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Suffolk cider maker hopes cool innovation will go down a treat over festive season

Apple pressing at the Harleston Cider Company, based at Palgrave. Ken Woolley loads the apples into the hopper to crush into pomace, with help from Peter Reeve. Picture: DENISE BRADLEY

Apple pressing at the Harleston Cider Company, based at Palgrave. Ken Woolley loads the apples into the hopper to crush into pomace, with help from Peter Reeve. Picture: DENISE BRADLEY

Copyright: Archant 2017

An East Anglian cider-making operation which began as home-brewing is now blazing a trail in top-end tipples.

Apple pressing at the Harleston Cider Company, based at Palgrave. Ken and Deb Woolley prepare the pomace (crushed apple) for the press. Picture: DENISE BRADLEYApple pressing at the Harleston Cider Company, based at Palgrave. Ken and Deb Woolley prepare the pomace (crushed apple) for the press. Picture: DENISE BRADLEY

Cider maker Ken Woolley began making it in his garage as a hobby, but soon discovered the 300 litres he and wife Deb were making each year were far more than they could drink.

They commercialised operations in 2014 to become Harleston Cider Company, and were able to upscale significantly after moving to a business unit in Palgrave, then owned by Hoxne Brewery, in 2016.

But the family firm’s latest innovation is a long way from garage-brewed scrumpy – it is now one of a handful of UK producers of ice cider.

Dreamt up in Canada, the process involves leaving picked apples in sub-zero temperatures before they are pressed.

Apple pressing at the Harleston Cider Company, based at Palgrave. Apples are loaded into the hopper to crush them into pomace. Picture: DENISE BRADLEYApple pressing at the Harleston Cider Company, based at Palgrave. Apples are loaded into the hopper to crush them into pomace. Picture: DENISE BRADLEY

Mr Woolley and his team compromise by freezing the apple juice. This has the same effect of creating thick, syrupy juice, which is then heated and mixed with Canadian champagne yeast before being left to ferment.

The result is an 8% high-end product, sought after by Michelin-starred restaurants and discerning consumers who will pay up to £70 a bottle.

Mr Woolley said: “To our knowledge there is only one other company in the UK making ice cider, in the West Country.”

He said Harleston Cider Company’s ice cider is the result of “a lot of research and development”.

Apple pressing at the Harleston Cider Company, based at Palgrave. The juice runs as the wrapped pomace is pressed. Picture: DENISE BRADLEYApple pressing at the Harleston Cider Company, based at Palgrave. The juice runs as the wrapped pomace is pressed. Picture: DENISE BRADLEY

“We first made ice cider in 2014, a run of 150 bottles, which won a Camra (Campaign for Real Ale) award. We tried again in 2015, but it didn’t work,” he said.

“It is a high-end product so we said we had to do some serious R&D to work out how we can make it regularly and consistently.

“Last year we thought we had cracked it. In February we got the varieties we wanted, bought in 200l of juice, made 1,000l of product, but it hadn’t worked. We ascertained it was due to the freezing process.

“But this year we have nailed it. It was tedious at times and frustrating, but we got there.”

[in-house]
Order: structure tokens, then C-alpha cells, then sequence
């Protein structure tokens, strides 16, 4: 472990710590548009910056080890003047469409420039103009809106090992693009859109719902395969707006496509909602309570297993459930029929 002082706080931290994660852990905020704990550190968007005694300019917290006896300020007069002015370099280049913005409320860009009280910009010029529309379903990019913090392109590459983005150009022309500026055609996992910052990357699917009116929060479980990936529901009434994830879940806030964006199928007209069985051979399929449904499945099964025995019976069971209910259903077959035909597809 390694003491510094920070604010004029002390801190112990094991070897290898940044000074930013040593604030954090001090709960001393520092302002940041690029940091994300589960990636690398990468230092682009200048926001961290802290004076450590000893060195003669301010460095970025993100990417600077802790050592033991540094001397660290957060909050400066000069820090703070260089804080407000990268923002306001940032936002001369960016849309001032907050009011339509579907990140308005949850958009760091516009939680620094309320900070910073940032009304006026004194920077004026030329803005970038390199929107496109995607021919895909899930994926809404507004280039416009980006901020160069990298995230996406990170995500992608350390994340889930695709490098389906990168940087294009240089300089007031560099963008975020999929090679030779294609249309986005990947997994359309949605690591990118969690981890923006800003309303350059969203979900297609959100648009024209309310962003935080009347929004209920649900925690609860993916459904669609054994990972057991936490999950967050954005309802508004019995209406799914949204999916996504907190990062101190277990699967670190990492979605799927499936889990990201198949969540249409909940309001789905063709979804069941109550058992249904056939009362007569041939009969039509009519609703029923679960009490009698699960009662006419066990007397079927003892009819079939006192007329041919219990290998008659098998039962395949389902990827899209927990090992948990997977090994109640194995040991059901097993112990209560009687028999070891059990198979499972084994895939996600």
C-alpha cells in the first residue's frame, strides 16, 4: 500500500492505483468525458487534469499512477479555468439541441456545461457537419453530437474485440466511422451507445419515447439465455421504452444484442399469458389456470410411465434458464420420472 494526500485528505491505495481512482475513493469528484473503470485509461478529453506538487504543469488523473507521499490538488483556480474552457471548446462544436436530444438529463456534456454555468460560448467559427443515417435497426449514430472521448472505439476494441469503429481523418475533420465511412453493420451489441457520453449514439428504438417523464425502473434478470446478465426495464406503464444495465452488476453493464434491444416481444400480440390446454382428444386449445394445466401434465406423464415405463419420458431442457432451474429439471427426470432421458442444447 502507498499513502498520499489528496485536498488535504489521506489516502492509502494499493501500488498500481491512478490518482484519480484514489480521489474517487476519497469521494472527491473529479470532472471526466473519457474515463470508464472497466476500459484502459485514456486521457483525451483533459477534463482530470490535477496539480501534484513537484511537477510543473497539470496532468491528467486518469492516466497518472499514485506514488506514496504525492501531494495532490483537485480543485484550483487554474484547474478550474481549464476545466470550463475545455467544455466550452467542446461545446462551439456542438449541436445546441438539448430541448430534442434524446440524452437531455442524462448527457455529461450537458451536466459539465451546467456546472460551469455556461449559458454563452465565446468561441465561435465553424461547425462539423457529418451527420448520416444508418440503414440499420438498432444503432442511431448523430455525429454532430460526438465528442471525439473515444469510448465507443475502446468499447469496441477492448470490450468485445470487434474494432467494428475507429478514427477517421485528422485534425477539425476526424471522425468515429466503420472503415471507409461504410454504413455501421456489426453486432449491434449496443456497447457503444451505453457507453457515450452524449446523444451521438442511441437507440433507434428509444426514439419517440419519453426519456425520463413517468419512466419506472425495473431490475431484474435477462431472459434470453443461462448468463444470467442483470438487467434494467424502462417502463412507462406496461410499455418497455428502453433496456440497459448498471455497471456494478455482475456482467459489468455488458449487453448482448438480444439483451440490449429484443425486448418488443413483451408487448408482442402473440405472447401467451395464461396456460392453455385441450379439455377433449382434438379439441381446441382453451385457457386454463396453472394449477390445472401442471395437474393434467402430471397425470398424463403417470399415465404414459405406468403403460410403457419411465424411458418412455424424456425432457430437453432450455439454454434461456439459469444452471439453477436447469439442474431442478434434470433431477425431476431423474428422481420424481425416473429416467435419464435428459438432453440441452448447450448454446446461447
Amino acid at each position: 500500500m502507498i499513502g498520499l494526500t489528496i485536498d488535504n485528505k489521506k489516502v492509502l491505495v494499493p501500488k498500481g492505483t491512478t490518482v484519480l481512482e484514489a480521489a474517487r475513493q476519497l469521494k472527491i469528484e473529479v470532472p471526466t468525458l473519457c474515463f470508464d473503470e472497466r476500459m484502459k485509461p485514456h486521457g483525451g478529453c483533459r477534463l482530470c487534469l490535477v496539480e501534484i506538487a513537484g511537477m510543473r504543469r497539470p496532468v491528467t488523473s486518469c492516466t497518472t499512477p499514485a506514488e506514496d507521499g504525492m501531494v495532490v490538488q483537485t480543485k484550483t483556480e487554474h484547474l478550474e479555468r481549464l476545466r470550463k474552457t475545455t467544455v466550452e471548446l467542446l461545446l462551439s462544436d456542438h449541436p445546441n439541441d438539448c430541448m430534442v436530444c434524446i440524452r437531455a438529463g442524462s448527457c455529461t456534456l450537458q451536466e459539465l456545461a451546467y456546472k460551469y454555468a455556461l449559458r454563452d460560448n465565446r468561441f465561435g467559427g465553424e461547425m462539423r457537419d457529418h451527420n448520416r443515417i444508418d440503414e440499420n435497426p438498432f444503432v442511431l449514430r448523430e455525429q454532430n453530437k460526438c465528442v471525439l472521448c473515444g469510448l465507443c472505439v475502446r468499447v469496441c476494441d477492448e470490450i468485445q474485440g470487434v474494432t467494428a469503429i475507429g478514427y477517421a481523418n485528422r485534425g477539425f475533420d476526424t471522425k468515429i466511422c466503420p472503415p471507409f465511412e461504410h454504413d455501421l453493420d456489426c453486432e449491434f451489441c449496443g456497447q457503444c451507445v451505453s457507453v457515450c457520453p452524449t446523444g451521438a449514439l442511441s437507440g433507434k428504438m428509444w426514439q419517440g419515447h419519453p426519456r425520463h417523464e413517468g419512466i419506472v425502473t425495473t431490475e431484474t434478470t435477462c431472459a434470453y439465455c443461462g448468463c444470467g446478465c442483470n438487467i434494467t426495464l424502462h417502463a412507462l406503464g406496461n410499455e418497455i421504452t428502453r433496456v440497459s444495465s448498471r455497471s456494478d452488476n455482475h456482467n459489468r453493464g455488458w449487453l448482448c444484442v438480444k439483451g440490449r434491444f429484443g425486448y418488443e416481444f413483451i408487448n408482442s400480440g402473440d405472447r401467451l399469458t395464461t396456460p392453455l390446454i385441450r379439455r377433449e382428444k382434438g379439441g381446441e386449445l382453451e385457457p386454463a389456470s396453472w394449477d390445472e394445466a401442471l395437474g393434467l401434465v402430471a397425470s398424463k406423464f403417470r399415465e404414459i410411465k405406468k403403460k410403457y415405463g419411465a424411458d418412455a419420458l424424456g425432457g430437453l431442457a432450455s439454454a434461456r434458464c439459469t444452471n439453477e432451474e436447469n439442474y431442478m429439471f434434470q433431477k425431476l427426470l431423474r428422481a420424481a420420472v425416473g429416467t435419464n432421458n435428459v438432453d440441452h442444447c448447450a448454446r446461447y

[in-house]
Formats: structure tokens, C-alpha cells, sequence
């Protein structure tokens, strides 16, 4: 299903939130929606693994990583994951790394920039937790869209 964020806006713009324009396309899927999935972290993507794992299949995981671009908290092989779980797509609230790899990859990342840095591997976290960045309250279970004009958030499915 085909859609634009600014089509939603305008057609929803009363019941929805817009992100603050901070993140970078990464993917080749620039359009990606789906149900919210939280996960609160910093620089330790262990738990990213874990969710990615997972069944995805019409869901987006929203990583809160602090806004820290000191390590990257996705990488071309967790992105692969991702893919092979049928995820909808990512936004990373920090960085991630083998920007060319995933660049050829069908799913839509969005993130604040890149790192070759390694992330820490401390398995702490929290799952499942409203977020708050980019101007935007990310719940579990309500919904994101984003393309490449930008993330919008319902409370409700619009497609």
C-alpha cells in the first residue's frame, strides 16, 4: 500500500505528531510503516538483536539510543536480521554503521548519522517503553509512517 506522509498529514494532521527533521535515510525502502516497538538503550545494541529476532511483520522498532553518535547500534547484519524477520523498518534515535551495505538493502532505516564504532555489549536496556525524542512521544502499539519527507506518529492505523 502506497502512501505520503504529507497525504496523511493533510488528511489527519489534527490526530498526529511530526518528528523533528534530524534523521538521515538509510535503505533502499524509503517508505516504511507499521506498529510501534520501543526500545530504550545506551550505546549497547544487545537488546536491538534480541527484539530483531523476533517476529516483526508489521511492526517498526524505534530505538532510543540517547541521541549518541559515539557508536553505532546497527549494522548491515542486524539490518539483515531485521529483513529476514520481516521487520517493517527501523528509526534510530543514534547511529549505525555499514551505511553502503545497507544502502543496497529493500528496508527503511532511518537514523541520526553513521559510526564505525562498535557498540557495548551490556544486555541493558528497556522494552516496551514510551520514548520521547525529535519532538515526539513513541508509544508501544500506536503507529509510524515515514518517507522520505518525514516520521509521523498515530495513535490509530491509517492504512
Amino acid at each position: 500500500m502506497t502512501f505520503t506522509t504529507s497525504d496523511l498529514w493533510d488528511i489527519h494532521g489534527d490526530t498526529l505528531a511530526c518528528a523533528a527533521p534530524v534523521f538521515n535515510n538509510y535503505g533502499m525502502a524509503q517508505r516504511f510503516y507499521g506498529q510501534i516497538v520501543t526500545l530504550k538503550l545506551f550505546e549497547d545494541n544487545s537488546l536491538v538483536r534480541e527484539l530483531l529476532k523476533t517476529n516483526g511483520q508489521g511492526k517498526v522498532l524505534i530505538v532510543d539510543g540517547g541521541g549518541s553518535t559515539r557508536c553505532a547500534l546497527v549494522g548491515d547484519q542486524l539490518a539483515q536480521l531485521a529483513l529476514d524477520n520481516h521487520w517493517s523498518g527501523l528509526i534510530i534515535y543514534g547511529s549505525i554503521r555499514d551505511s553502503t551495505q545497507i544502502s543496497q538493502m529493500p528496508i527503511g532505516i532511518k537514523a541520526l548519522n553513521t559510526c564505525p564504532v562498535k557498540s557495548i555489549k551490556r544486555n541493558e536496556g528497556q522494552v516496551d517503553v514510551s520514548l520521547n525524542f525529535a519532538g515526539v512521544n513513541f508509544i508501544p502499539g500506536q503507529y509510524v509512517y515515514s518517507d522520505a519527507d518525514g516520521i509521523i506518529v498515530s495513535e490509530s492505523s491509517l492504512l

Apple pressing at the Harleston Cider Company, based at Palgrave. Deb Woolley wraps the pomace into cloths in the racks to be pressed. Picture: DENISE BRADLEYApple pressing at the Harleston Cider Company, based at Palgrave. Deb Woolley wraps the pomace into cloths in the racks to be pressed. Picture: DENISE BRADLEY

The company will be making a limited run of 1,500 bottles of ice cider for Christmas – a great accompaniment to rich, sticky puddings and cheese, according to Mr Woolley.

Harleston Cider Company is holding an open weekend at its premises on Upper Rose Lane, Palgrave on December 16-17.

Blossoming company

Harleston Cider Company has made around 4,500l of cider so far this year, and in the year to September 30 racked up £10,500 worth of sales.

Mr Woolley said the availability of local apples for a longer period had helped the firm’s commercialisation. “Our production window has stretched from between September and November, to between August and March or April. An eight-month window makes it far more viable.”

The majority of its apples come by the quarter-tonne from bigger orchards, but 10-20% of its fruit is still donated, while products such as Hedge Fund and Cideroad pay homage to the foraged fruit they still sometimes use.

The company also uses some of its cider to produce Fire Cider vinegar, which is infused with a mix of herbs, spices and botanicals.

Once the vinegar has infused the ingredient mix is oven-dried and ground into a powder, and sold as a spicy Fire Cider rub – making the process waste-free.

How do you make cider?

From east Suffolk to the West Country, cider production is happening around the UK. But how does it work?

Obviously, you start with apples – the rule of thumb is, if they are good enough to eat they are good enough to make cider from. You can use one variety or mix and match – Harleston Cider Company (HCC) uses a mixture.

The apples are first put into a scratter, which mills them into small pieces. They are then transferred to a press. HCC use a traditional rack and cloth press, which is operated hydraulically and can impress 25 tonnes of force onto several thin layers of apple pulp.

The juice is captured in tanks from the press – the typical yield is 60%-70% – and is fermented in large vessels which can hold up to 1,000l.

Here, “wild yeast” or yeast cultures are added, which react with sugars in the apple juice to create alcohol. Once fermentation is complete, the sediment is filtered from the cider and it is ready to drink.

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